Spring Awakening

asparagus and pancetta quiche

The forecasted high for today is 81 degrees. 81. I’ve been opening the windows for a couple of weeks now. It started with a hesitant crack. Always cold, I’m typically wary of the weatherman’s coos of warm breezes. But today the windows will be open wide. I’m embracing the change of air. It’s remarkable how light it feels — how light I feel. Out with the dank, in with the light.

These words aren’t surprising. Who doesn’t feel a little better when the first signs of life creep through the cracks of the drab concrete? But spring is never my favorite season. There’s something calm about winter, and spring — especially in New England — seems like a mere blip on the radar, an atmospheric tick that marks the transition from dead to lush. It’s not a pleasant blip like fall with its changing leaves and clean air. It’s often damp and humid, windy and grey. It clogs noses and sends tears to eyes. This year just feels different.

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Power Lunching


Fort Point is now home to some lunchtime giants. I know first hand that a swooping line of hungry nine to fivers occupies Flour without end from 11-3. Their patience comes from visions of tender lamb sandwiched with spunky-sweet chutney, a palm-sized oreo cookie, and a seltzer to wash it all down. The queue at Channel Café is similarly long and proof that Fort Pointers just don’t pack lunches. Why would they? For those looking for a real power hour, though, Sportello is sit-down chic with its lunch counter style and all. It’s mod and clean, almost stark in its whiteness, but somehow the space also proves warm and charming with its friendly (and very “Boston”) servers, place mat menus and casual, up-close and personal open kitchen. Sure, there’s a “takeout” bakery in the same space, but if you have the time, the counter experience makes the meal.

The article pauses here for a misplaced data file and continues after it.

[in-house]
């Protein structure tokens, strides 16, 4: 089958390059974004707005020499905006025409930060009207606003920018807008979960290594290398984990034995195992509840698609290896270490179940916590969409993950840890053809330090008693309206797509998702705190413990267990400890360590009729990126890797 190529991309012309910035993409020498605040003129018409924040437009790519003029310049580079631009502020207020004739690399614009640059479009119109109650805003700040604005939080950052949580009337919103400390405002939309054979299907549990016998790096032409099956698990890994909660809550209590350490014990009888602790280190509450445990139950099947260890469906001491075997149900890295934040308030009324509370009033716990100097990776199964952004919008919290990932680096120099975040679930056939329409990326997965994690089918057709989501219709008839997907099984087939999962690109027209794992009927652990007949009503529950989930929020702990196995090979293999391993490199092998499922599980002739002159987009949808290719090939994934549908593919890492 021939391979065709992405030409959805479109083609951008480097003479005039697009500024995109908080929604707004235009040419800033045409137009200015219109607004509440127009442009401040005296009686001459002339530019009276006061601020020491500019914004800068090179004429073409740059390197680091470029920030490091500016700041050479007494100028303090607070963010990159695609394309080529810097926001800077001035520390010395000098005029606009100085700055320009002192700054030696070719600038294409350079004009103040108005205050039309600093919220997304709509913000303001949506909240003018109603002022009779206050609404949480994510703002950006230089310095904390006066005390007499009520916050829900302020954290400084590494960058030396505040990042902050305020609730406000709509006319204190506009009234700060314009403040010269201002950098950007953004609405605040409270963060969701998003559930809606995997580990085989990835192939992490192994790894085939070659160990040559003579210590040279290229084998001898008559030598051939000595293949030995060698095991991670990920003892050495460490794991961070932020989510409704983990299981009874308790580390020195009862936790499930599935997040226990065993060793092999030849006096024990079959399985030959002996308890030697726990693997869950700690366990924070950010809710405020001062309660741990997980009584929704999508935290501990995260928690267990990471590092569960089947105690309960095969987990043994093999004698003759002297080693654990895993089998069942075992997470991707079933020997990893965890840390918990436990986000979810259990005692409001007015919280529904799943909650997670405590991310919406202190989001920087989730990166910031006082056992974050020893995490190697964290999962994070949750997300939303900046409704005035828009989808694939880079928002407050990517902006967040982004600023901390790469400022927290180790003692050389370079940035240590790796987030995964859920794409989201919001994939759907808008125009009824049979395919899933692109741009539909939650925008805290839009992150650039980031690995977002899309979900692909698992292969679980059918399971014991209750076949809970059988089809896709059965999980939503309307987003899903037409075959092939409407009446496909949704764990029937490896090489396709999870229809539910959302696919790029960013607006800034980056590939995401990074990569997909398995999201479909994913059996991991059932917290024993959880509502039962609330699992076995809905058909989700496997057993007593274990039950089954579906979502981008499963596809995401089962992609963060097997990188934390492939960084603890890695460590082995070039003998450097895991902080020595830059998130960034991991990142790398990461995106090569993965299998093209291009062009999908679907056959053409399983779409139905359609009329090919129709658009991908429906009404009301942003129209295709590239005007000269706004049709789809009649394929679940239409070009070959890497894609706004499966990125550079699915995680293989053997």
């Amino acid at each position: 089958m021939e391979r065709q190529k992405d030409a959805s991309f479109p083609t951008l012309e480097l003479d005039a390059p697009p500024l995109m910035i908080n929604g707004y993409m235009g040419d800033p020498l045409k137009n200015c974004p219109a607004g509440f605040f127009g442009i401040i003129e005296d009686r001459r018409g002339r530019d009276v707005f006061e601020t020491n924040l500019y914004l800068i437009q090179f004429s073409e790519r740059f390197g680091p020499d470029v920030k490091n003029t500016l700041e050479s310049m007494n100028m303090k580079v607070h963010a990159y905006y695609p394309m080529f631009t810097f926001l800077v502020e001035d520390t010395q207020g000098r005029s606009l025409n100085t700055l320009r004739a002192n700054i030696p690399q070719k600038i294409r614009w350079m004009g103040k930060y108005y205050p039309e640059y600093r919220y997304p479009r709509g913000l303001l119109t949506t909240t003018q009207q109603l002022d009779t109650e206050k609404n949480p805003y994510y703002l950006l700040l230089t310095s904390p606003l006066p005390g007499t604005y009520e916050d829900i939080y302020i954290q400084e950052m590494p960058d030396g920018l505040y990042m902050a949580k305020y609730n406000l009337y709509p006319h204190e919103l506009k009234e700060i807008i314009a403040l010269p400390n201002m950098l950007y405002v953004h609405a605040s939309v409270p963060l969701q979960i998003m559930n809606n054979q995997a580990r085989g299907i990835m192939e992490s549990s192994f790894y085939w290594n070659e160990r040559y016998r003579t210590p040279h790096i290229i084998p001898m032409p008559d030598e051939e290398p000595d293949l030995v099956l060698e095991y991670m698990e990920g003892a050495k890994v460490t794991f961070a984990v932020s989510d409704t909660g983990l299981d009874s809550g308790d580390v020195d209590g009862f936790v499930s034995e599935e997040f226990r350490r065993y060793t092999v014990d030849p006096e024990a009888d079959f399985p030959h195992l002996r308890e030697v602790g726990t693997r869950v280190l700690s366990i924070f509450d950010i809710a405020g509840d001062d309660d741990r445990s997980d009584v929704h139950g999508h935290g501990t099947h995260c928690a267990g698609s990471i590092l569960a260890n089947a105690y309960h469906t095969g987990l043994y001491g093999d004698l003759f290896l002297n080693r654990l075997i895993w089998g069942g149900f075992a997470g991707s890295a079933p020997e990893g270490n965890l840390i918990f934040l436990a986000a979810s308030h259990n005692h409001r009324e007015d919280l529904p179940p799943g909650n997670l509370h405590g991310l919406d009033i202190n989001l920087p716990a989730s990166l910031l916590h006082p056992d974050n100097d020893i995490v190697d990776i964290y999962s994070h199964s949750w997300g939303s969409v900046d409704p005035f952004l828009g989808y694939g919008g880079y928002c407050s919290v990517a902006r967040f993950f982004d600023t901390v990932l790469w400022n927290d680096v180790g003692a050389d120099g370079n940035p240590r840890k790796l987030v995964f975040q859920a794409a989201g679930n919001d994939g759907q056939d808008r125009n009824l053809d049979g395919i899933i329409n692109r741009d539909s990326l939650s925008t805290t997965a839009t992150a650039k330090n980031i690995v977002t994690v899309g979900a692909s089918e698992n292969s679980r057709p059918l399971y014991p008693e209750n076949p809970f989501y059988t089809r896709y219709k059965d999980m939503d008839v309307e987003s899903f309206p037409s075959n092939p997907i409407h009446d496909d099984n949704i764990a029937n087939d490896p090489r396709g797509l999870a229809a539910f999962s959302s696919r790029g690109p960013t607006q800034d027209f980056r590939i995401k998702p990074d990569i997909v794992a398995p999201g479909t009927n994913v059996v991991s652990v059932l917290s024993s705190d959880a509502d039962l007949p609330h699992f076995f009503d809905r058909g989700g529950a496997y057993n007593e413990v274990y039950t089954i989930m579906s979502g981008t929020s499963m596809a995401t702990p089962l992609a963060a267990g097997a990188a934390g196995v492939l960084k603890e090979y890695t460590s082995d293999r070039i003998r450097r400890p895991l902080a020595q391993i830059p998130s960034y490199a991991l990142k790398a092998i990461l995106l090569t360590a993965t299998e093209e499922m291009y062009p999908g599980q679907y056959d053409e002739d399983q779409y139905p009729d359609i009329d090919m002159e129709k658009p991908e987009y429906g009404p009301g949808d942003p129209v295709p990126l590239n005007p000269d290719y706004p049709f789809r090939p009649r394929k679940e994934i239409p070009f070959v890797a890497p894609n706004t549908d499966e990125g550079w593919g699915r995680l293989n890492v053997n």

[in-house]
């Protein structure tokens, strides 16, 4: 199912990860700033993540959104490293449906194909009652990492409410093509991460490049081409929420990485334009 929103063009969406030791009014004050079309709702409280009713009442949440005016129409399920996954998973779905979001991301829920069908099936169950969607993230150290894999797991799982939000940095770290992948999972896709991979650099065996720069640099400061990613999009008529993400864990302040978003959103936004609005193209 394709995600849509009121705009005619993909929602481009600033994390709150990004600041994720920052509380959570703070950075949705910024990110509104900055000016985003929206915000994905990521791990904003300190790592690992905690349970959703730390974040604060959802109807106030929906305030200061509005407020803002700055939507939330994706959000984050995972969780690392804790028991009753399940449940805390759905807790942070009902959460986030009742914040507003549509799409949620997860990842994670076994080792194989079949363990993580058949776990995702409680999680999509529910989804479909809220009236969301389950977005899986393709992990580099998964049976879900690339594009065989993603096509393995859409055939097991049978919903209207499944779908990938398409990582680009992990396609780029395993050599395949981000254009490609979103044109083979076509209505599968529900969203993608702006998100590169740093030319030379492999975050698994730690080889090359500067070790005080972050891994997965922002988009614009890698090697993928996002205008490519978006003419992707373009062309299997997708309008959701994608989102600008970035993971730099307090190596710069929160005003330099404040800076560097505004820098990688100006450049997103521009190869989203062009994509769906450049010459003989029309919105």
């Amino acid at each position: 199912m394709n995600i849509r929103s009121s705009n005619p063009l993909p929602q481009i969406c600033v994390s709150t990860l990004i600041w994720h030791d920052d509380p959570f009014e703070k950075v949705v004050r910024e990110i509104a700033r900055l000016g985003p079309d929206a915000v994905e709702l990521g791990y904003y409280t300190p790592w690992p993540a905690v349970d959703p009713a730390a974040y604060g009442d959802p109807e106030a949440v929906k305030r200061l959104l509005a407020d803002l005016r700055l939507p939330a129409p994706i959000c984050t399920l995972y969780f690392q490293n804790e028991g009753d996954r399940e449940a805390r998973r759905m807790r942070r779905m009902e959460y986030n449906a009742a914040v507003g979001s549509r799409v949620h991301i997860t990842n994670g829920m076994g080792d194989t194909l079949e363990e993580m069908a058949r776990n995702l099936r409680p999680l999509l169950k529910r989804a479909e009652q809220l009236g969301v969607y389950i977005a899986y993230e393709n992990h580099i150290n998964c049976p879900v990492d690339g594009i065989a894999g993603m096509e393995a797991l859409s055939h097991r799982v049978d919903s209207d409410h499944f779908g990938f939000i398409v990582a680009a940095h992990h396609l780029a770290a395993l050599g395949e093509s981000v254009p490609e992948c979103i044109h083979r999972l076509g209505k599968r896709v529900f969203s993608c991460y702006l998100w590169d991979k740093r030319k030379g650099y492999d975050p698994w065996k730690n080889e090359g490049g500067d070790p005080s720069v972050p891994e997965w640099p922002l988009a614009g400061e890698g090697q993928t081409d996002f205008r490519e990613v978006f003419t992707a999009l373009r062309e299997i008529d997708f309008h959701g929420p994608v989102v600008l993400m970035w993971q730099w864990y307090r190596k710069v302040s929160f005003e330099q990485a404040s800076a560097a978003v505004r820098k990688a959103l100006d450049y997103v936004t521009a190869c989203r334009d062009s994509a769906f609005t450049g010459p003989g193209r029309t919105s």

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Eating in the Raw

milk chocolate-almond cookies

I think cookies – especially simple drop cookies, back-of-the-package classics – are the comestible that triggers the most memories for me. I'm sure it's the same for most, baker or non-baker. It's the universal pastry. Every culture, every holiday, every family has a cookie. I fondly remember the tender ma’amoul we would purchase at the local Armenian bakeries when I was a kid just as much as I do putting out my own creations on a Santa-shaped plate every Christmas Eve. The cookie was the first thing I learned to make, the first thing I could call my own. I bonded with my mother over the Toll House recipe; she nearly always had to stir in the chips as my little arm cramped from fatigue. I gave holiday gifts of oatmeal-cranberry-white chocolate; they were puffy and cakey but, at the time, they were my signature. Not a special occasion went by without some sort of celebratory biscuit.

What always seemed odd to me, though, was the prevalence of “cookie dough” in food culture. The pleasure of cookie dough for me was its ability to transform from molded clay into chewy saucers, and I would marvel at the magic in front of the oven door with flashlight in hand. Sure, I would take a taste of the tacky leftovers at the bottom of the mixing bowl to understand them, to see if they tasted just so; but more than a morsel never passed my lips. If anything, I would fight off the anticipation of the seemingly long 8-10 minutes by munching through the leftover chocolate chips. It wasn’t the fear of raw egg that spoiled that childhood (or really, any-age) joy for me; I just didn’t get it.

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